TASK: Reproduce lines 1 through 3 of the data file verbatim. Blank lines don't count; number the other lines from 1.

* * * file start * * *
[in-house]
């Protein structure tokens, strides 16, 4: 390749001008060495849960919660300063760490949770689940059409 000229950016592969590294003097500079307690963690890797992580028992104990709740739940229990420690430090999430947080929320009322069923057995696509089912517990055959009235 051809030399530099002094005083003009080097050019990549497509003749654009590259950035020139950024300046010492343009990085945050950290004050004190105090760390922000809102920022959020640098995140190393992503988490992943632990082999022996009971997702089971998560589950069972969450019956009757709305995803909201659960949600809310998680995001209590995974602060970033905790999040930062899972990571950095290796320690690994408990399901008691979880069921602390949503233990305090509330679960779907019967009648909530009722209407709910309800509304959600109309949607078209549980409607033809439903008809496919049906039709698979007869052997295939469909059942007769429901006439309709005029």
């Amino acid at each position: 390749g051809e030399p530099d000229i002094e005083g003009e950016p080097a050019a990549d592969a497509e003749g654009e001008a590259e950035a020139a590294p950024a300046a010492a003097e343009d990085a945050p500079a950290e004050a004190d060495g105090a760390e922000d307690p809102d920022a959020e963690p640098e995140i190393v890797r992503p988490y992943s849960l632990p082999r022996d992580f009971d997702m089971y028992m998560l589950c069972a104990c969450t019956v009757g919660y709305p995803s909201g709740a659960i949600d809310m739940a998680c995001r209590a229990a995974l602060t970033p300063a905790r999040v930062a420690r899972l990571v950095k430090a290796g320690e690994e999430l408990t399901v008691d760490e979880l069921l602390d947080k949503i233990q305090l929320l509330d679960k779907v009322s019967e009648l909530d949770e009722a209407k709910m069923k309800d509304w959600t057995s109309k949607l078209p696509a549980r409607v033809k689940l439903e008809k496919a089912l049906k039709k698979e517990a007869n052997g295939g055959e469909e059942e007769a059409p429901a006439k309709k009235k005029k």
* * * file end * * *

[in-house]
């Protein structure tokens, strides 16, 4: 390749001008060495849960919660300063760490949770689940059409 000229950016592969590294003097500079307690963690890797992580028992104990709740739940229990420690430090999430947080929320009322069923057995696509089912517990055959009235 051809030399530099002094005083003009080097050019990549497509003749654009590259950035020139950024300046010492343009990085945050950290004050004190105090760390922000809102920022959020640098995140190393992503988490992943632990082999022996009971997702089971998560589950069972969450019956009757709305995803909201659960949600809310998680995001209590995974602060970033905790999040930062899972990571950095290796320690690994408990399901008691979880069921602390949503233990305090509330679960779907019967009648909530009722209407709910309800509304959600109309949607078209549980409607033809439903008809496919049906039709698979007869052997295939469909059942007769429901006439309709005029």
């Amino acid at each position: 390749g051809e030399p530099d000229i002094e005083g003009e950016p080097a050019a990549d592969a497509e003749g654009e001008a590259e950035a020139a590294p950024a300046a010492a003097e343009d990085a945050p500079a950290e004050a004190d060495g105090a760390e922000d307690p809102d920022a959020e963690p640098e995140i190393v890797r992503p988490y992943s849960l632990p082999r022996d992580f009971d997702m089971y028992m998560l589950c069972a104990c969450t019956v009757g919660y709305p995803s909201g709740a659960i949600d809310m739940a998680c995001r209590a229990a995974l602060t970033p300063a905790r999040v930062a420690r899972l990571v950095k430090a290796g320690e690994e999430l408990t399901v008691d760490e979880l069921l602390d947080k949503i233990q305090l929320l509330d679960k779907v009322s019967e009648l909530d949770e009722a209407k709910m069923k309800d509304w959600t057995s109309k949607l078209p696509a549980r409607v033809k689940l439903e008809k496919a089912l049906k039709k698979e517990a007869n052997g295939g055959e469909e059942e007769a059409p429901a006439k309709k009235k005029k």